• Allison Grossberg – 2nd year PhD Student in the Linseman Lab

    I am a second year Cellular and Molecular Biology Ph.D. student at the University of Denver. As a graduate student, my research has been primarily focused on the short- and long-term consequences of tramautic brain injury (TBI). I've had the wonderful opportunity to work with a local precision medicine clinic, Resilience Code, to conduct research from a systems biology perspective. I am currently working to compile and analyze a large amount of data from TBI patients who have sustained single or multiple concussions of varying severities. The clinical data includes neurocognitive testing, balance and gait assessment, brain imaging, neurofeedback, genetic analysis, comprehensive blood panels, questionnaires and other measures. We hope to find meaningful clinical differences in these measures between different sub-populations of patients. A first study will investigate blood biomarkers of immune system dysfunction, inflammation and oxidative stress in patients with history of TBI and those without. A second study will investigate the efficacy of holistic, precision medicion based treatments for chronic post-concussion syndrome.
    As my work with Resilience Code continues, I hope to collect blood samples from patients to explore plasma and serum biomarkers related to brain health and neurotrauma and neuron-derived exosomal biomarkers of Alzheimer's Disease including phosphorylated tau and amyloid beta-40 and -42, pro-inflammatory glial markers and cytokines and brain-derived neurotrophic factor. I hope this work will enable researchers and clinicians to better understand the complex and dynamic interrelationships that may exist on molecular, cellular, physiological, psychological, behavioral and psychosocial levels in patients with TBI.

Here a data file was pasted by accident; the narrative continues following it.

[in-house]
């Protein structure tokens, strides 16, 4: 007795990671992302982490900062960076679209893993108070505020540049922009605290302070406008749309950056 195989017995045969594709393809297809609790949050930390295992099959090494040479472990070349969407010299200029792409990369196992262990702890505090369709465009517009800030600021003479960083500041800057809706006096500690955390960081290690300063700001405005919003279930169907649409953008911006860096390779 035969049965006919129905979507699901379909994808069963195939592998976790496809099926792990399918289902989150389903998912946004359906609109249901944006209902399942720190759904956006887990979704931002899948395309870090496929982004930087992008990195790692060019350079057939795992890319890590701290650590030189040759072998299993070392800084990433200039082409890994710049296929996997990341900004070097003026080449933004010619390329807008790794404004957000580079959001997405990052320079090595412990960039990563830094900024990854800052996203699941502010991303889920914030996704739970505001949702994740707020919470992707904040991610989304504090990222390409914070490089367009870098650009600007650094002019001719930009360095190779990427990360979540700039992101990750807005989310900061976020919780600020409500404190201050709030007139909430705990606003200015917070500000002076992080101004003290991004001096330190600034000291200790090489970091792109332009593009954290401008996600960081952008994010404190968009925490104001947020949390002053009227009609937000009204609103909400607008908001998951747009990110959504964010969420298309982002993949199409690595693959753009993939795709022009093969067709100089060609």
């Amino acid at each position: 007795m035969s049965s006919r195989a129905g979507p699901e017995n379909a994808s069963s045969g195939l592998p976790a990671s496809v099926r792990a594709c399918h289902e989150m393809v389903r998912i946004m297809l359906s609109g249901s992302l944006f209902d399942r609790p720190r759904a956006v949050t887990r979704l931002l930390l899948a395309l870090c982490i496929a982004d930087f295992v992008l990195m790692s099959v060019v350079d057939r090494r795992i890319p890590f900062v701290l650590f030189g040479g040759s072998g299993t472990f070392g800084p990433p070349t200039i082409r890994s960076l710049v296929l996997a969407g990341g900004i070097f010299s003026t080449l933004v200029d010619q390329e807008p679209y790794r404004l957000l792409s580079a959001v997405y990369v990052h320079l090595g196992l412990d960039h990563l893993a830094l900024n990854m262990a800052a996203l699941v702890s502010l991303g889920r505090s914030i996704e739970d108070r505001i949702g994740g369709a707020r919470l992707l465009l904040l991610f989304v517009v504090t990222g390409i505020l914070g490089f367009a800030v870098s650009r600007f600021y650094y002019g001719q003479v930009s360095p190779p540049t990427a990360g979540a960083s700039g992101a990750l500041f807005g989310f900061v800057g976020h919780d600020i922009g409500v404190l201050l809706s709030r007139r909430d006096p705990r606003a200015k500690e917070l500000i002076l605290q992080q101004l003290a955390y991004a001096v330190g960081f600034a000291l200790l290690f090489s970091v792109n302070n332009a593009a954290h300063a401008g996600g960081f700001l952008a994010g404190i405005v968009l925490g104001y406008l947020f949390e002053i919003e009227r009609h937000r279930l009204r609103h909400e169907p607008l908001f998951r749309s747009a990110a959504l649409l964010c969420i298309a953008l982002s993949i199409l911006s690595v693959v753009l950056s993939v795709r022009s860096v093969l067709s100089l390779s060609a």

In addition to my work related to TBI, this year I had the opportunity to collaborate on a publication related to the immune response to COVID-19 infection. We collected data from a group of outpatients in Colorado who were tested for COVID-19 using a novel multiplex serology assay. All patients were asked to respond to a brief survey that included questions related to symptom presentation and severity, recent immunizations, and other demographic information. Antibody titers and symptom data were analyzed to better understand symptom presentation and the immune response in COVID-19-positive patients who were symptomatic or asymptomatic. I am confident that this study provides important information related to COVID-19 infection during a critical period in science and society. This work may pave the way for future studies that investigate the long-term neurological outcomes of COVID-19 infection in individuals with and without TBI.

Undergraduate Student Research 

  • Hannah Jackson

    Hello, my name is Hannah Jackson and I am a third year student at the University of Denver. I am majoring in Biology with a concentration in Cognitive Neuroscience and minors in Chemistry and Psychology. My involvement in the lab currently includes training rats to complete certain tasks, which is part of a research project focused on better understanding neurodegenerative diseases and finding new forms of treatment. I am passionate about biology and animal science, and I hope to go into veterinary medicine in the future.